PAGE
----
Increasingly it is becoming clear we are living in a once-in-a-multi-generational time.
Concerns abound that we following a similar path that followed the 1929 Crash and lead into the Depression of the 1930s.
This is not like that Great Depression because the economy is being taken over by governments. In many ways we are entering into an entirely unique situation, which is what baffles our economic experts.
We have never had this much debt, this type of real estate decline or such a rapid collapsing of employment all convergent with a worldwide financial meltdown and a rapid withdrawl of consumer spending.
It's all new ground.
And because the entire world has been drawn into this maelstrom, the US Dollar continues to hold it's value.
Some speculate that one of the main reasons the dollar's strength is a perverse result of so much dollar-denominated debt being created in the past couple of decades.
As hedge funds, for instance, are forced to liquidate their investments, they have to pay off dollar-denominated debts, which means they have to acquire dollars. This drives up the exchange rate of the dollar.
Another reason for the dollar's strength is the fact that the dollar, as the currency of the world's economic superpower, is a safe haven. This drives investors around the world to accumulate dollars in times of crisis.
But this strength is fragile.
A great many economists are concerned that the only solution that the US government seems to have for the current financial troubles is to print more and more dollars.
Now Britain and Canada are jumping on the dollar printing bandwagon.
In the short term it will be an effective strategy. All those newly printed dollars will offset the collapse in asset values and bank balance sheets. But what comes next? Many economists are sounding the alarm that the relative calm those actions are creating will turn out to be - not the solution - but mearly the eye of a massive storm.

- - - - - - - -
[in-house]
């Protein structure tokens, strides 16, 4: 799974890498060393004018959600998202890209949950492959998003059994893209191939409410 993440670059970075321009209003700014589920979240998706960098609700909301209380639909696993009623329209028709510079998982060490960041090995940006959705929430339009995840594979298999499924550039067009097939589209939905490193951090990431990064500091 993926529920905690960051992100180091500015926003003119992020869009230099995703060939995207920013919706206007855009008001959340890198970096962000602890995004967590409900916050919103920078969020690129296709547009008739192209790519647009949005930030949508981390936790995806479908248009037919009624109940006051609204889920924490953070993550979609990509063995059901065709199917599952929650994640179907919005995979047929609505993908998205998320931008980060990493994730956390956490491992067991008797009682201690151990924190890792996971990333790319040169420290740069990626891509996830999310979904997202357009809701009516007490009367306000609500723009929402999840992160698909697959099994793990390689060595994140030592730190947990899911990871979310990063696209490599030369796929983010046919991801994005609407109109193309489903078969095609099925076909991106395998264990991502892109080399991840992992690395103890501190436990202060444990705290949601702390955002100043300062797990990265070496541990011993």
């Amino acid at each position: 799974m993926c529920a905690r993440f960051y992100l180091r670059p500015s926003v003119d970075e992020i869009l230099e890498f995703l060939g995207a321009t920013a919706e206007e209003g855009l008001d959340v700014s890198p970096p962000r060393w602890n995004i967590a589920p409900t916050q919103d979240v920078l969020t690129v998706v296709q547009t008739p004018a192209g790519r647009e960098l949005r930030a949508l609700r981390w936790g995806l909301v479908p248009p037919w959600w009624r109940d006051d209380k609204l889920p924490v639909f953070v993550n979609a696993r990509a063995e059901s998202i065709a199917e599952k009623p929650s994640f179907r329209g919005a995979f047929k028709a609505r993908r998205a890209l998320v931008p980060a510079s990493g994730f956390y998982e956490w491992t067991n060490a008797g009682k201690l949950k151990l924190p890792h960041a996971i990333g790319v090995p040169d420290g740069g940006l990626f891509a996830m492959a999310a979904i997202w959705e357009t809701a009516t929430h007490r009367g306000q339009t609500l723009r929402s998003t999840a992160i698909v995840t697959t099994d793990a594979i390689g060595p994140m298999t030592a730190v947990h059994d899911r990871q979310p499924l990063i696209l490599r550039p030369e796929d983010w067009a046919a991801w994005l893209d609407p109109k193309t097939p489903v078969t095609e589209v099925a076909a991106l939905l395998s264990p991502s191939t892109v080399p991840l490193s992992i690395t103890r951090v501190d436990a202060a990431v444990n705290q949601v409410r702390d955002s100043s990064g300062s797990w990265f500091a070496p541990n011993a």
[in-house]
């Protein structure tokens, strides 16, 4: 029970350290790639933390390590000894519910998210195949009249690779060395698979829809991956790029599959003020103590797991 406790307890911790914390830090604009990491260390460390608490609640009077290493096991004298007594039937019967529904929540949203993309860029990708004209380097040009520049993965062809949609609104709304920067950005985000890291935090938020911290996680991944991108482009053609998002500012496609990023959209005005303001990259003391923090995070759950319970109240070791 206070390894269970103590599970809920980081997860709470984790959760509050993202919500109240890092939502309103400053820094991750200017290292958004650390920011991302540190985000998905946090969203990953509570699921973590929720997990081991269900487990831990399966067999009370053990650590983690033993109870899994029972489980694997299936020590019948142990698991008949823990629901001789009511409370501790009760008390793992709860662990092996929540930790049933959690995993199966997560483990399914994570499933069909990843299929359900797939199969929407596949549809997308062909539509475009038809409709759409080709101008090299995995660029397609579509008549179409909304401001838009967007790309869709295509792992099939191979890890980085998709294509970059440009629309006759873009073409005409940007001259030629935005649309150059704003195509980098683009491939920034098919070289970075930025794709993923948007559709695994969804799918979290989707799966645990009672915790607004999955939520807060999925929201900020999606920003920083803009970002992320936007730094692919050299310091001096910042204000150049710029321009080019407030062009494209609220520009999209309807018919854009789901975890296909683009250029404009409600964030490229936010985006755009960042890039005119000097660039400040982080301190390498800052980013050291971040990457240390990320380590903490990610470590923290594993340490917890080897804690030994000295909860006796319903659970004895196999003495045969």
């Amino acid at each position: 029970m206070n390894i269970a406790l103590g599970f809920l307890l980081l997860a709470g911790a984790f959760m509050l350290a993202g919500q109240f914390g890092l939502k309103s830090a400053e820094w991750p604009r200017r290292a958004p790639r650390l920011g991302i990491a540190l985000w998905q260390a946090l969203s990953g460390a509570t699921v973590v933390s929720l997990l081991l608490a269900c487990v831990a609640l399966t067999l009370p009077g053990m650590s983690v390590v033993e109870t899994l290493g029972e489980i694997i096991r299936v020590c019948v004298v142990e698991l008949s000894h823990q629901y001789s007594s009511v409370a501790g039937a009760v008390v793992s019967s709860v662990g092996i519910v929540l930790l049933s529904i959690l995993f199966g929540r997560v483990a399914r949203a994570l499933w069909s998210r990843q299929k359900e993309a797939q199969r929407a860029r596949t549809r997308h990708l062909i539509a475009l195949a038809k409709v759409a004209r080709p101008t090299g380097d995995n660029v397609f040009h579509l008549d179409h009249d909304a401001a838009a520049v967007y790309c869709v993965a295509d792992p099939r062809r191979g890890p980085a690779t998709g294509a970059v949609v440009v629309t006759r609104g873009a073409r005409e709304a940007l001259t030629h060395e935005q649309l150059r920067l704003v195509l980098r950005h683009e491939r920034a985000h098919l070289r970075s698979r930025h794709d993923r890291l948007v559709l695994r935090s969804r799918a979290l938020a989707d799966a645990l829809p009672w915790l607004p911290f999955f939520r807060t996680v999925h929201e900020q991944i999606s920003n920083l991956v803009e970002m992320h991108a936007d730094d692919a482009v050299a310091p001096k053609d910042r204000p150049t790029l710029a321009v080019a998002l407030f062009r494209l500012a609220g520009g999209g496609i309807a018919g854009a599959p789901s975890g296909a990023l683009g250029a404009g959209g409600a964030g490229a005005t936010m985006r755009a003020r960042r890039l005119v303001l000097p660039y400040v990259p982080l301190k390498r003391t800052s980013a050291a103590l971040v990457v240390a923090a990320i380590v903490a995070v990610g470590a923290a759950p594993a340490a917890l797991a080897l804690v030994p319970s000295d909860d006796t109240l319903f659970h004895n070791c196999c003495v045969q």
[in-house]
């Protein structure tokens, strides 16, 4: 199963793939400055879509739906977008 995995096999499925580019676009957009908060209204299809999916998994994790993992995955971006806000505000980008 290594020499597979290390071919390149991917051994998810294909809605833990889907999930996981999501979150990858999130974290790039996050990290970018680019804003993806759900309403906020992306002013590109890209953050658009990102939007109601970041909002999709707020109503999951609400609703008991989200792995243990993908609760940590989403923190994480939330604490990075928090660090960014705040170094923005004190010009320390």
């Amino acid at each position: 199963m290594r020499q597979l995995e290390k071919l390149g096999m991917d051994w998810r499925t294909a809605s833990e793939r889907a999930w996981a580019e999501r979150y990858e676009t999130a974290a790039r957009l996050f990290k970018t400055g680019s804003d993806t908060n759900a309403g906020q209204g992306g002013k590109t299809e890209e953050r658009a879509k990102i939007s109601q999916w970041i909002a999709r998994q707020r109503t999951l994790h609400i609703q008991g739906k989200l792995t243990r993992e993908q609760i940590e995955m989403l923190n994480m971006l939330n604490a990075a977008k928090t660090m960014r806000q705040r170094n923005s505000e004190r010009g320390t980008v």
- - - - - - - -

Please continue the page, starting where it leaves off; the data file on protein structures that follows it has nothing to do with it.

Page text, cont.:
And that eye is about to pass.
They worry that the growing mountain of paper currency is set to trigger a collapse in the value of the dollar against real things such as gold and oil, if not against the other paper currencies.
If that happens, the fear is that we will enter the next, much more serious stage of the financial crisis, in which falling currencies will push up long-term interest rates, which in turn will crush what's left of the world's financial system.
If the dollar falls in value to the point where no one wants to hold it, North America will feel a tsunami of accelerating inflation as their currency buys less and less.
And this time around "inflation has the potential to be worse than the double-digit rates of the 1970s", said Warren Buffet.
It's all leading to a furious economic debate about the path the Timothy Geithner, Alistair Darling and Mark Carney have embarked on. It appears the US, British and Canadian governments see no choice but to try to revive the old borrow and spend system, even though soaring debt levels make that path prohibitive, if not impossible.
So where are we headed?
One thing is for certain, all this money printing is going to juice the economy in the short term like nothing any of us have seen in our lifetime. Look for commodities in the stock market to take off like a rocket.
And down the road? Is the inevitable result a currency crisis of historic proportions?
It's all new ground.